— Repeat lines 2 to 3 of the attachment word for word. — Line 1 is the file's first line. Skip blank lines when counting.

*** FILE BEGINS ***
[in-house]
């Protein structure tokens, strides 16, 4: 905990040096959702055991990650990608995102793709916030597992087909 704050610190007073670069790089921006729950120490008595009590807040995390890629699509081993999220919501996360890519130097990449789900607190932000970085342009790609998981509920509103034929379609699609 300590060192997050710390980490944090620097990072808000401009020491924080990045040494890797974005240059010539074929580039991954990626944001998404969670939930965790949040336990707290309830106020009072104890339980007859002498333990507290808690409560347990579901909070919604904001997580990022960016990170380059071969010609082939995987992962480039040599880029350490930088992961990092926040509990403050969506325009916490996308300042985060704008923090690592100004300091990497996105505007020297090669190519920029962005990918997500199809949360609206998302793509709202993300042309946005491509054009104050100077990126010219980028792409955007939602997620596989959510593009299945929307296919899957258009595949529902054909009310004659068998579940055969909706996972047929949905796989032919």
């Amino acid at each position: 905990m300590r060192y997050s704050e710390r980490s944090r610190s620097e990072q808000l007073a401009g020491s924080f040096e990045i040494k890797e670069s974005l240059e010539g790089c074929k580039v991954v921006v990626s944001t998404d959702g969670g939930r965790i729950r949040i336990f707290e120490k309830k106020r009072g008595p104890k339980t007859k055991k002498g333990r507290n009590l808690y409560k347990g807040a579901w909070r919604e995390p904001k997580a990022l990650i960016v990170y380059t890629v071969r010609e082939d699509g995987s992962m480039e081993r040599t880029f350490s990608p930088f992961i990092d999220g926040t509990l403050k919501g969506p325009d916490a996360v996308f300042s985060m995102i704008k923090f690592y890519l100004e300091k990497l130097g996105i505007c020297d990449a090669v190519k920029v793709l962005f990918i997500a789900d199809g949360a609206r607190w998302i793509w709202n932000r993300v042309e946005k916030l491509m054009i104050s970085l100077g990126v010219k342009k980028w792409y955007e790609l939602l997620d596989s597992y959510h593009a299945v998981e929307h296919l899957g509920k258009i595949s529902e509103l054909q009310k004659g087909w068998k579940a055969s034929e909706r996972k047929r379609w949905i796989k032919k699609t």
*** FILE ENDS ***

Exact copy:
């Protein structure tokens, strides 16, 4: 905990040096959702055991990650990608995102793709916030597992087909 704050610190007073670069790089921006729950120490008595009590807040995390890629699509081993999220919501996360890519130097990449789900607190932000970085342009790609998981509920509103034929379609699609 300590060192997050710390980490944090620097990072808000401009020491924080990045040494890797974005240059010539074929580039991954990626944001998404969670939930965790949040336990707290309830106020009072104890339980007859002498333990507290808690409560347990579901909070919604904001997580990022960016990170380059071969010609082939995987992962480039040599880029350490930088992961990092926040509990403050969506325009916490996308300042985060704008923090690592100004300091990497996105505007020297090669190519920029962005990918997500199809949360609206998302793509709202993300042309946005491509054009104050100077990126010219980028792409955007939602997620596989959510593009299945929307296919899957258009595949529902054909009310004659068998579940055969909706996972047929949905796989032919």
């Amino acid at each position: 905990m300590r060192y997050s704050e710390r980490s944090r610190s620097e990072q808000l007073a401009g020491s924080f040096e990045i040494k890797e670069s974005l240059e010539g790089c074929k580039v991954v921006v990626s944001t998404d959702g969670g939930r965790i729950r949040i336990f707290e120490k309830k106020r009072g008595p104890k339980t007859k055991k002498g333990r507290n009590l808690y409560k347990g807040a579901w909070r919604e995390p904001k997580a990022l990650i960016v990170y380059t890629v071969r010609e082939d699509g995987s992962m480039e081993r040599t880029f350490s990608p930088f992961i990092d999220g926040t509990l403050k919501g969506p325009d916490a996360v996308f300042s985060m995102i704008k923090f690592y890519l100004e300091k990497l130097g996105i505007c020297d990449a090669v190519k920029v793709l962005f990918i997500a789900d199809g949360a609206r607190w998302i793509w709202n932000r993300v042309e946005k916030l491509m054009i104050s970085l100077g990126v010219k342009k980028w792409y955007e790609l939602l997620d596989s597992y959510h593009a299945v998981e929307h296919l899957g509920k258009i595949s529902e509103l054909q009310k004659g087909w068998k579940a055969s034929e909706r996972k047929r379609w949905i796989k032919k699609t």